New York, NY – This week, a group of international unions filed a complaint in the Netherlands aimed at pressuring McDonald’s to finally address and resolve the systemic abuse many workers say they experience on the job.

McDonald's is under increasing pressure to address poverty wages.
A complaint against McDonald’s at the OECD could finally lead to a safer workplace for employees subjected to on the job harassment and abuse.

They filed with the Organization for Economic Cooperation and Development — unions say this is the very first time that OECD has received a complaint regarding sexual harassment and gender-based violence. 

“We are going to deliver a complaint today to the Dutch National Contact Point for OECD guidelines and that complaint will detail the failures by McDonald’s global management to address what we think is rampant sexual harassment and gender-based violence at its restaurants in over 70 countries,” said Sue Longley, general secretary, International Union of Foodworkers. 

Lance Compa, an international law expert, explained during a Monday media call, that in 1976 the OECD created guidelines by which multinational corporations are expected to respect and adhere to human rights, environmental protections, as well as labor and employment standards. 

“They’re not laws….they create expectations, but they create obligations that multinational corporations are expected to adhere to in their international operations,” Compa said.

He also noted that the complaint mechanism against multinational enterprises is facilitated vis-à-vis national contact points for each OECD’s member government. 

This week’s complaint was filed with the Netherlands’s NCP because it was described during the call as the nerve center of McDonald’s European operations.

The ultimate goal of the complaint is for the NCP to offer or sponsor mediation between the parties. But Compa was quick to note that the NCP can’t force McDonald’s to do anything because it’s a soft law system and there are no binding measures. 

However, it’s proven to be an effective process. In the more than 40 years since the guidelines were adopted, there have been numerous mediations.

“Of 400 complaints filed over the years, about 100 cases went through the entire process of mediation, and out of that, half resulted in agreements acceptable to both parties that really advanced the interests of the workers on whose behalf these complaints were brought,” said Compa. 

In addition to the McDonald’s complaint, the unions also lodged a further complaint with two of McDonald’s largest institutional investors—APG Asset Management in the Netherlands and Norges Bank in Norway. Together, they have almost $2 billion invested with the company.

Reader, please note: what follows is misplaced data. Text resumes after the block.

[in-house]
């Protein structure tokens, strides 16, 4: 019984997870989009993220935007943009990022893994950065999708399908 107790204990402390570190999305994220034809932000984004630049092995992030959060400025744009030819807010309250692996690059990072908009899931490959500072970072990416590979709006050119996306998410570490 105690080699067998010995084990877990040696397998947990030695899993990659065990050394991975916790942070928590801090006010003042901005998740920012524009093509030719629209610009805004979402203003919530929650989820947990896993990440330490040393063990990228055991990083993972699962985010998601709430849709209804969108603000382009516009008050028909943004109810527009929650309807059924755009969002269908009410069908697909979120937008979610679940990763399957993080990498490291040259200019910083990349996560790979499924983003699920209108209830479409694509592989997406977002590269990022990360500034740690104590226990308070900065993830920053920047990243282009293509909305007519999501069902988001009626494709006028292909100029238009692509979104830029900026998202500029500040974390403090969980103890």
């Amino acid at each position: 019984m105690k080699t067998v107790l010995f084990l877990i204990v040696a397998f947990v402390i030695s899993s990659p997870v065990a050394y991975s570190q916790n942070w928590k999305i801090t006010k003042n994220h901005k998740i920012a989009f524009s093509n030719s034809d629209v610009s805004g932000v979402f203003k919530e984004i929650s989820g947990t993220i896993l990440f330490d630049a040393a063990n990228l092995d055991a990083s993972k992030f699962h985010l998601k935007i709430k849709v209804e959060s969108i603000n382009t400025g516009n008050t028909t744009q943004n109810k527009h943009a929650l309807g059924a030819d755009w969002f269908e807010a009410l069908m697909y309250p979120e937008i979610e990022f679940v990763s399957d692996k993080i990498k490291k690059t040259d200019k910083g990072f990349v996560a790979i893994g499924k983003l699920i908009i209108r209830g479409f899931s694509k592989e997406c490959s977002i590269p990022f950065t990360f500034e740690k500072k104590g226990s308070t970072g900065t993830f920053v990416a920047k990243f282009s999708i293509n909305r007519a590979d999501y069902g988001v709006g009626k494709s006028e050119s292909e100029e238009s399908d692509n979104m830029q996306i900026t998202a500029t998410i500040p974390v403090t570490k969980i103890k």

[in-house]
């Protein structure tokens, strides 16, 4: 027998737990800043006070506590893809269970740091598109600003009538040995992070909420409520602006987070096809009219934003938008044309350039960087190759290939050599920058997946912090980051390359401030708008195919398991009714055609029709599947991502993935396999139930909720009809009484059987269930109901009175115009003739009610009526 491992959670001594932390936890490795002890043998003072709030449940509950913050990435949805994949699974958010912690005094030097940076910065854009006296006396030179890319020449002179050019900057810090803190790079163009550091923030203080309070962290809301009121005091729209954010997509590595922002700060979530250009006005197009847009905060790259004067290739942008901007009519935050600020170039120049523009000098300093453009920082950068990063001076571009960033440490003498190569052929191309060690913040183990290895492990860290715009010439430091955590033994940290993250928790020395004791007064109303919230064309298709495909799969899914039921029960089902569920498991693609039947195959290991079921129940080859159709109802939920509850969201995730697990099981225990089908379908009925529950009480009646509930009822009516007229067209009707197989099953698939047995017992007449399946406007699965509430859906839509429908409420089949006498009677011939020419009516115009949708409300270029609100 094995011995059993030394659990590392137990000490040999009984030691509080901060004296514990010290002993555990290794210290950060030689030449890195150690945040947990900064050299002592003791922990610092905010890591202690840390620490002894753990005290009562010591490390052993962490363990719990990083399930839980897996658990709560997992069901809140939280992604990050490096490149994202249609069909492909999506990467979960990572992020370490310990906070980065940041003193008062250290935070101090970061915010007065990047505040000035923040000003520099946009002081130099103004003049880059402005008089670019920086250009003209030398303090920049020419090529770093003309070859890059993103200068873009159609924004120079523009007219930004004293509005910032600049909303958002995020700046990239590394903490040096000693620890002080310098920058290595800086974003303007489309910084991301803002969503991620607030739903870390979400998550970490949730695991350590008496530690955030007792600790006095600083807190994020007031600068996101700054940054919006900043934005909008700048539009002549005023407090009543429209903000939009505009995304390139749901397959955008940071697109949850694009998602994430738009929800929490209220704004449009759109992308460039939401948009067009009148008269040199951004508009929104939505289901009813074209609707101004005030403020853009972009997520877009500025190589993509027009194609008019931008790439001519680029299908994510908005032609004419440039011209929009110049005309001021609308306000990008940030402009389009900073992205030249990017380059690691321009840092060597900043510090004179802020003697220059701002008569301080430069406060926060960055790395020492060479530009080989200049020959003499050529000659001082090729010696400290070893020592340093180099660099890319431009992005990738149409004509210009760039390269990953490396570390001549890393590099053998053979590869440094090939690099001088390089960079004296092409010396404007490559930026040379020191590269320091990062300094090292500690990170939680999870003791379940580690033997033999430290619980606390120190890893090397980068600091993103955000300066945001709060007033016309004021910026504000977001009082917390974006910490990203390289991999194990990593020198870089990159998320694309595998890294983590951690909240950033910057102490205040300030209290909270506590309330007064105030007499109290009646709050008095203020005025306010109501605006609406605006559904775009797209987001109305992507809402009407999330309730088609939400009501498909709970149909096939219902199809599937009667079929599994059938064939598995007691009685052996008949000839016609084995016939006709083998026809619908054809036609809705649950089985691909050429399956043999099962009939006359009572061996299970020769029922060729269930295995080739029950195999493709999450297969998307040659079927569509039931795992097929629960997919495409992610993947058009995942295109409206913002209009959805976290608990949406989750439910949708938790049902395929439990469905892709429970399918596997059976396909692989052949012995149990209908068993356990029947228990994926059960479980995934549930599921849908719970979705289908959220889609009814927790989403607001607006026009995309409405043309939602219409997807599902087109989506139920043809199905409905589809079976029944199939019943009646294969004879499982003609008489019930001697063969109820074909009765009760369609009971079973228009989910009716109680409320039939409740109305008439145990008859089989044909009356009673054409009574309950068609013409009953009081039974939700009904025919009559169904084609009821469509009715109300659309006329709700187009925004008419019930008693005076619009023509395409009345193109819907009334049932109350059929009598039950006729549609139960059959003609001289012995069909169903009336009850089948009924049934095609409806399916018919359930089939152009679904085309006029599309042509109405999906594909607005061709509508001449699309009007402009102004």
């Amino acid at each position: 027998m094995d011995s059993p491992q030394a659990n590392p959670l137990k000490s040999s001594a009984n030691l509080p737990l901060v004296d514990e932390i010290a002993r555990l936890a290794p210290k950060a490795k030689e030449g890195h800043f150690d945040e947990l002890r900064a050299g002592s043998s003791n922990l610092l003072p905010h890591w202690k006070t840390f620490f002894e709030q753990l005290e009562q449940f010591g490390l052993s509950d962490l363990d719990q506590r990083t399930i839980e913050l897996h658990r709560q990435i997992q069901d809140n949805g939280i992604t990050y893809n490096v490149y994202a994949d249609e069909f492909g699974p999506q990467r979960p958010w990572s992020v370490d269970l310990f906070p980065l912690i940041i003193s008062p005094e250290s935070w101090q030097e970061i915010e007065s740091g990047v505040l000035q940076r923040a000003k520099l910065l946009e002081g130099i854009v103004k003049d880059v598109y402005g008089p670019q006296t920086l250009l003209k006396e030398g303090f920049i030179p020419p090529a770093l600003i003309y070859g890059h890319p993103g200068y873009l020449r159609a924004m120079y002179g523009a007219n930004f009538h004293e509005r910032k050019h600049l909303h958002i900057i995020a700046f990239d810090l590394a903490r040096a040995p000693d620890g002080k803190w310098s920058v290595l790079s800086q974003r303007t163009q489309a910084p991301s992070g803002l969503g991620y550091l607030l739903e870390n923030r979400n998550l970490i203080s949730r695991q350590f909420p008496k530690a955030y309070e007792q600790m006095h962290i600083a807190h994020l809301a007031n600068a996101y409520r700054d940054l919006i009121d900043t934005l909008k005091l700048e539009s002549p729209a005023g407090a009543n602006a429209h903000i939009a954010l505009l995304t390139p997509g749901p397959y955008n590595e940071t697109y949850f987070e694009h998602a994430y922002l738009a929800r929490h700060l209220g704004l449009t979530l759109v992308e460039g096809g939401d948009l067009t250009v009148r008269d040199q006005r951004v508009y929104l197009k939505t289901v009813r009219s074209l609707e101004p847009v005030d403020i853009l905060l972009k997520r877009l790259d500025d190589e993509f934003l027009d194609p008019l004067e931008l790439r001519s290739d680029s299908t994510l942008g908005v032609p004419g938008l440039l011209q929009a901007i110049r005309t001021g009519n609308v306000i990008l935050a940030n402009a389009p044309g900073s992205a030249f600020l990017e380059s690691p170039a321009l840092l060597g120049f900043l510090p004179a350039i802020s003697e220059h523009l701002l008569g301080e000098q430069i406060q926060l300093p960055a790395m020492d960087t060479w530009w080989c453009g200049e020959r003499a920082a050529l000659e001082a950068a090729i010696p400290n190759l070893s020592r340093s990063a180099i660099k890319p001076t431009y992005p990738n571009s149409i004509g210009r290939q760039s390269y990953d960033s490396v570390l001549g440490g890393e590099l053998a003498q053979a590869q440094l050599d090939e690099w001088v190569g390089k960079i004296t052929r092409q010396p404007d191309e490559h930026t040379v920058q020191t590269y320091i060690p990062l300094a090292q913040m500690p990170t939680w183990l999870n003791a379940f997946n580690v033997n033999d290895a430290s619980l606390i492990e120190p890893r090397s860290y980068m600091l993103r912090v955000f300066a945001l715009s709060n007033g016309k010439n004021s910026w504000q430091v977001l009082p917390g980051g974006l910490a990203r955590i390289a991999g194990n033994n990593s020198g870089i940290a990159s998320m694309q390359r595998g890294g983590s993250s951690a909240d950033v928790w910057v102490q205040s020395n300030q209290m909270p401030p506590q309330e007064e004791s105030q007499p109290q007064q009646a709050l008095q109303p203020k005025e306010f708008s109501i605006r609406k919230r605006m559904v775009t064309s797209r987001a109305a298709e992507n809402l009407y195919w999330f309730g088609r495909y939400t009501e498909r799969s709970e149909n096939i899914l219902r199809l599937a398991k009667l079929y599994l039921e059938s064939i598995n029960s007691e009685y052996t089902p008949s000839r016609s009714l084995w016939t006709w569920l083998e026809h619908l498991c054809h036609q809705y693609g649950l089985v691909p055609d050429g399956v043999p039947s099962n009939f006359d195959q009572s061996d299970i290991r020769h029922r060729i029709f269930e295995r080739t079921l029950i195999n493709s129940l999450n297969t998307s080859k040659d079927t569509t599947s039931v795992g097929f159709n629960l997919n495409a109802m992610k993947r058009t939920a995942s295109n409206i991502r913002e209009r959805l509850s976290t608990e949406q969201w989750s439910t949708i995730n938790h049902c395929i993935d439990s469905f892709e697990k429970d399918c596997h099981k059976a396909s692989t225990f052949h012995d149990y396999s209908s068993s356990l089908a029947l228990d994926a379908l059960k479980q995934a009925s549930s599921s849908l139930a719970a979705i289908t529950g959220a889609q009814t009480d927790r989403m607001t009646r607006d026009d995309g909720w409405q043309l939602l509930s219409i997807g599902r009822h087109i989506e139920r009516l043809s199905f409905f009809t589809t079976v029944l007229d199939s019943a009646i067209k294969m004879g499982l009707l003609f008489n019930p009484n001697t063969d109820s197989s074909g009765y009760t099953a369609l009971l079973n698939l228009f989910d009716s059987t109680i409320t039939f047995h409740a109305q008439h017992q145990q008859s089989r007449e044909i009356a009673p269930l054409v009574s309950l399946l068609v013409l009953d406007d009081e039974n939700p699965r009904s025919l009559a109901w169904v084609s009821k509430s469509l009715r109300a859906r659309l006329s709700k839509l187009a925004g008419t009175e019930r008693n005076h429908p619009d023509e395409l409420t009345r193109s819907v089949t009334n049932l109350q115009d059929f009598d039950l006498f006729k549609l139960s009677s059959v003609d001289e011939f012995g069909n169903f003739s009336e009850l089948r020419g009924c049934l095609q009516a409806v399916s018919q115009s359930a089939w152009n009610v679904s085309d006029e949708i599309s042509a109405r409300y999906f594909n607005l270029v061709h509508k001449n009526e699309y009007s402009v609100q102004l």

“The OECD guidelines are applicable as well to investors in multinational enterprises, and investors also have a responsibility to exercise due diligence and to exercise the influence they can bring to remediate the kinds of violations that we see taking place in the area of gender-based violence and harassment at McDonald’s,” Compa said. 

The Netherlands NCP has up to three months to assess the complaint and to make a judgement on whether to accept it and recommend mediation. 

The unions, which include the European Federation of Food, Agriculture and Tourism Trade Unions and the Service Employees International Union [SEIU], said they brought the case in the Netherlands rather than the company’s home country of the United States because McDonald’s “insists it has no responsibility for employment conditions, employment relations, or workplace abuses in the more than 90 percent of its stores operated by franchisees.”

Jamelia Fairley works for a corporate-owned McDonald’s restaurant in Sanford, Florida, and she’s also a leader in the U.S.-based Fight for $15 movement to raise retail and food sector wages.

When she reported lewd comments and then touching by two male co-workers to her superiors, she said that McDonald’s reduced her hours rather than investigate the incidents. 

“I’m so grateful for the support of unions worldwide that filed this complaint. It strikes right at the heart of McDonald’s argument that it isn’t responsible for employees,” Fairley said. 

“It’s time for McDonald’s to take responsibility for the safety and well-being of all workers who wear the uniform and I hope this complaint forces the company to do just that.” 

In a statement, McDonald’s said it would review the complaint. 

“There is a deeply important conversation around safe and respectful workplaces in communities throughout the US and around the world.

“Around the world we believe that McDonald’s and its business partners have a responsibility to take action on this issue and are committed to promoting positive change,” the company said. 


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